Movements of Individual Members in a Population of the Shore Crab, Carcinus maenas L., in the Littoral Zone

  • Edwards R
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Abstract

1. The method of marking, release and recapture was applied simultaneously for a period of two weeks to populations of crabs inhabiting three rocky areas on a sandy shore. Samples of crabs taken from all three areas were measured. 2. The `survival rates' for males, indicated a daily immigration of 36 and 55 respectively into the two on-shore areas, and of 74 into the off-shore area. These crabs could only have come from the sublittoral zone. 3. Recaptures of marked males showed that there was much more interchange between the two on-shore areas than between either of these and the off-shore one. 4. Males taken from the off-shore area were consistently larger than those taken from either of the on-shore areas, but those from the on-shore areas did not differ significantly from each other. 5. It is concluded that there is a rapid up and down migration, in which the majority of the crabs take part, but that others remain mainly at the same level. 6. There was no significant difference between the mean sizes of the females in the three areas. Changes in numbers suggest that there were gradual movements of the whole population between the littoral and sublittoral zones. These may have been part of a rhythmic behaviour pattern or have been caused by some environmental factor such as rough seas. CR - Copyright © 1958 British Ecological Society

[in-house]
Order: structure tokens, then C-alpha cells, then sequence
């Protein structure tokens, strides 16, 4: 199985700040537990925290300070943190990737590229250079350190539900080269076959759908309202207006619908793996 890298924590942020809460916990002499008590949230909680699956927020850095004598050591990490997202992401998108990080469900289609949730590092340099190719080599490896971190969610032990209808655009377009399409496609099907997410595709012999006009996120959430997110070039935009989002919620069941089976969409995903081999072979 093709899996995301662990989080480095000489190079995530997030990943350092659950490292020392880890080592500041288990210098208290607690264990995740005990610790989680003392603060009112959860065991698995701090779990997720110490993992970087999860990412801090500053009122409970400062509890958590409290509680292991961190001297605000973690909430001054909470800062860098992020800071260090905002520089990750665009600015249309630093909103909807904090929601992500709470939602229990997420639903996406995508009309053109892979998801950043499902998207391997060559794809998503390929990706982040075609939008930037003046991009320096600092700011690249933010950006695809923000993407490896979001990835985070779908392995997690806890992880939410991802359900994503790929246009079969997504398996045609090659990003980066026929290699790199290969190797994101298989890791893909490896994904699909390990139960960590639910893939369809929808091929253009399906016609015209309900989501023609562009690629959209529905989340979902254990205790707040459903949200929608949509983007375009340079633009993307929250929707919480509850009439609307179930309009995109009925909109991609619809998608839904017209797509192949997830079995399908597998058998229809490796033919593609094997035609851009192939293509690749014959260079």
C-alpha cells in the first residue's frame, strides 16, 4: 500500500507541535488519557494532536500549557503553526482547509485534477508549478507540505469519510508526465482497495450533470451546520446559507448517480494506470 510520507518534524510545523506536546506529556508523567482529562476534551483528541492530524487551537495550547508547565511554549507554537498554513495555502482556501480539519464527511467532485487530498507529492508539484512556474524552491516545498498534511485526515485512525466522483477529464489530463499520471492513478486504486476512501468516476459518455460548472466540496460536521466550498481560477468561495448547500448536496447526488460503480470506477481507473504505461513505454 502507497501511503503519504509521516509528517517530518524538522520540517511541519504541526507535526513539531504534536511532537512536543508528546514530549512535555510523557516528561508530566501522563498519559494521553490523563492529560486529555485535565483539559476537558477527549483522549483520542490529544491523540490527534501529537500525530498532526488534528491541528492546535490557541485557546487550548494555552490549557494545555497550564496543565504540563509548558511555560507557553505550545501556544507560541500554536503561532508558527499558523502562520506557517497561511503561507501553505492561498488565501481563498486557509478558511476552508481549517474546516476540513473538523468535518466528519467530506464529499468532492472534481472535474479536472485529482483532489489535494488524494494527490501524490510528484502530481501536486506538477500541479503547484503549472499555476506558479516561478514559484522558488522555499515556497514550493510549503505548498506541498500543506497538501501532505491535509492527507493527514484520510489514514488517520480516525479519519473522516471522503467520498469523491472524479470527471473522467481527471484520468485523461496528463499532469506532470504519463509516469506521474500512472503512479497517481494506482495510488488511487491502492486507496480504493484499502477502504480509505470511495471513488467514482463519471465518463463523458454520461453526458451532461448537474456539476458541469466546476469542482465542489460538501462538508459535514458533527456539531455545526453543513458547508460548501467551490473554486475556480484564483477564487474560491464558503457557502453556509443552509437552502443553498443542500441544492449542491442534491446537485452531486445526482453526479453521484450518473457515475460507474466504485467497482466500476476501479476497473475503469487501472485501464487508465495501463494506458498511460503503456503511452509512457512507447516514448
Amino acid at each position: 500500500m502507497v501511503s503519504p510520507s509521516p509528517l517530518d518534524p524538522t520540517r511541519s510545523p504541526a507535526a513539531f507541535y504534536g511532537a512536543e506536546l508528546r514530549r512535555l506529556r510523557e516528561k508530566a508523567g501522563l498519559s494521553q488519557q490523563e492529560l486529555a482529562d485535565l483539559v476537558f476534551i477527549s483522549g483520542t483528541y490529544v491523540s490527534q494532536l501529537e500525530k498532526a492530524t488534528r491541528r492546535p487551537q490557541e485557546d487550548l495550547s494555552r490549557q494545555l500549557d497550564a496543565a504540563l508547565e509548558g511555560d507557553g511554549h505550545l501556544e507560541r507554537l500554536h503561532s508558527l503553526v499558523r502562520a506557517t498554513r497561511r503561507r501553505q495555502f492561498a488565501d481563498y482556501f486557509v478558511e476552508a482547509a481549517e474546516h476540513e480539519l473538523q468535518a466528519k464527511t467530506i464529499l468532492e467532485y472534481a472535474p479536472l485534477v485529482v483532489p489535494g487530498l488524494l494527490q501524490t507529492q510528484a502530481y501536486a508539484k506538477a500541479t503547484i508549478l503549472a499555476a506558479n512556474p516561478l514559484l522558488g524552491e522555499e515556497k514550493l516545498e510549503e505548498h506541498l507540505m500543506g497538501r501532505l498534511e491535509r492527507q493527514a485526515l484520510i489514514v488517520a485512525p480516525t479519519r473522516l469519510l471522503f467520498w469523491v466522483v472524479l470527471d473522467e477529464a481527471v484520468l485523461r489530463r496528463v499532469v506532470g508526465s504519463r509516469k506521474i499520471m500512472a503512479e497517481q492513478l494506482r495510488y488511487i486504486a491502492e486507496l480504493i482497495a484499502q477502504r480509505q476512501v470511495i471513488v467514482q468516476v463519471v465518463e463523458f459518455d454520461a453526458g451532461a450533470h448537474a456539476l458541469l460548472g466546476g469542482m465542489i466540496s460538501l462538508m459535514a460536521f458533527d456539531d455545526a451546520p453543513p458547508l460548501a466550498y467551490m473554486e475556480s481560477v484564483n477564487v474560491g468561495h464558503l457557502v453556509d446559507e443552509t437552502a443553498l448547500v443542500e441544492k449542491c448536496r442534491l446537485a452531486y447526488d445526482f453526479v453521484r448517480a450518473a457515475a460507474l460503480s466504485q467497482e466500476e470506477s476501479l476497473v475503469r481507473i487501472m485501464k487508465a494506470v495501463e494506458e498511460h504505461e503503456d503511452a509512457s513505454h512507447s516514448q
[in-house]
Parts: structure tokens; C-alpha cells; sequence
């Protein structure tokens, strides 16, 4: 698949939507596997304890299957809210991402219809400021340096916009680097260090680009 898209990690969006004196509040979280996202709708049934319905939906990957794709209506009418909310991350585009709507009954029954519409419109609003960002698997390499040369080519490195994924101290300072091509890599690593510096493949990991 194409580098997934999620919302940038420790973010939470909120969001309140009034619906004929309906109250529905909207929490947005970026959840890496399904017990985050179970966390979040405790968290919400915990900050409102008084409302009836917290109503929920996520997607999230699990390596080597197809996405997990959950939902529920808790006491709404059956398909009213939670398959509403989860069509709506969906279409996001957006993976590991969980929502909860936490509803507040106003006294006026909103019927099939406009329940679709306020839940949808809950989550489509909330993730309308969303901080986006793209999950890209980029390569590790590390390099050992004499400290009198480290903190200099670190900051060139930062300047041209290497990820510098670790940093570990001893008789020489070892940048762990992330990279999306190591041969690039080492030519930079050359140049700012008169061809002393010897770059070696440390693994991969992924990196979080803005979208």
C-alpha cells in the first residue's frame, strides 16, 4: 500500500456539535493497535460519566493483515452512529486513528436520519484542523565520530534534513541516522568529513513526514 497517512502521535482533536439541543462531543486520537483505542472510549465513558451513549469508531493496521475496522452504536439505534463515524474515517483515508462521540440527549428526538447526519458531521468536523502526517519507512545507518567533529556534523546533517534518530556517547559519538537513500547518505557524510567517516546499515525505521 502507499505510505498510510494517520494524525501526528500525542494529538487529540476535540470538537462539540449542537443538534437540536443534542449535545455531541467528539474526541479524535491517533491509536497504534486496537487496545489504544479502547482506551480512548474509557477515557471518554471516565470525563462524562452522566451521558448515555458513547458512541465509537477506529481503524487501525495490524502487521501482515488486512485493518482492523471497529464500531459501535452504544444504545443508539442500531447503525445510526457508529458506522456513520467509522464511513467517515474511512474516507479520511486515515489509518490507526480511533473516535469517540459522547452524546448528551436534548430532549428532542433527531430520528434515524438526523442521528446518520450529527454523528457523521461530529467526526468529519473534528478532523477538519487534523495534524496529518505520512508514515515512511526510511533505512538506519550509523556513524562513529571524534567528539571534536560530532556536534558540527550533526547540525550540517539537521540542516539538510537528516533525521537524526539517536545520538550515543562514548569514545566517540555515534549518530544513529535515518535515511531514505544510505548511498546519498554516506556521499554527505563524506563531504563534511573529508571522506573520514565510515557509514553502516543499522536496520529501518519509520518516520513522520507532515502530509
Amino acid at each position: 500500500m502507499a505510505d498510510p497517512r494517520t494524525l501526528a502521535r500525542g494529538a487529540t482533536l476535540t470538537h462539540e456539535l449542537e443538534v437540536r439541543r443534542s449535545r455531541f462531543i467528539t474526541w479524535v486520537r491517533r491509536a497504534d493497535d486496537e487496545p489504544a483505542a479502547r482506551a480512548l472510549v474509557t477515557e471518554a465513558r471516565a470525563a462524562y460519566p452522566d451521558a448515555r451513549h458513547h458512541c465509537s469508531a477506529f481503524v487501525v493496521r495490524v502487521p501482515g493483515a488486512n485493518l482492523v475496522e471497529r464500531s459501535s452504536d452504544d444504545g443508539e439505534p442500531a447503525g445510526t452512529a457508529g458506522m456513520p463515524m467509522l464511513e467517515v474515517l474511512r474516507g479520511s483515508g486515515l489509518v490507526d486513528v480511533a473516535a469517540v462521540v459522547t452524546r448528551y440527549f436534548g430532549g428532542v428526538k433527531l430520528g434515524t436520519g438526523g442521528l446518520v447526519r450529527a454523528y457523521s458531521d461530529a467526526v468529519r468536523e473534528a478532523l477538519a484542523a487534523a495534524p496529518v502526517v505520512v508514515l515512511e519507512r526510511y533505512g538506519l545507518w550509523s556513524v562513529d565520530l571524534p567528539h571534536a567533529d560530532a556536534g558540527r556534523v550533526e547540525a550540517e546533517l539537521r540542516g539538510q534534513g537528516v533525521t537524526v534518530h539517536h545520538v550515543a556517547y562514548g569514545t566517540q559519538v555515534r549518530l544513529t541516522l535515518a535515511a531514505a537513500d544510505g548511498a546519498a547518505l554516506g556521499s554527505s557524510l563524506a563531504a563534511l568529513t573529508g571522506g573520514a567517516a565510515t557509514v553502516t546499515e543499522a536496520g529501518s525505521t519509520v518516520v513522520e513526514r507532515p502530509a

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Authors

  • Roy L. Edwards

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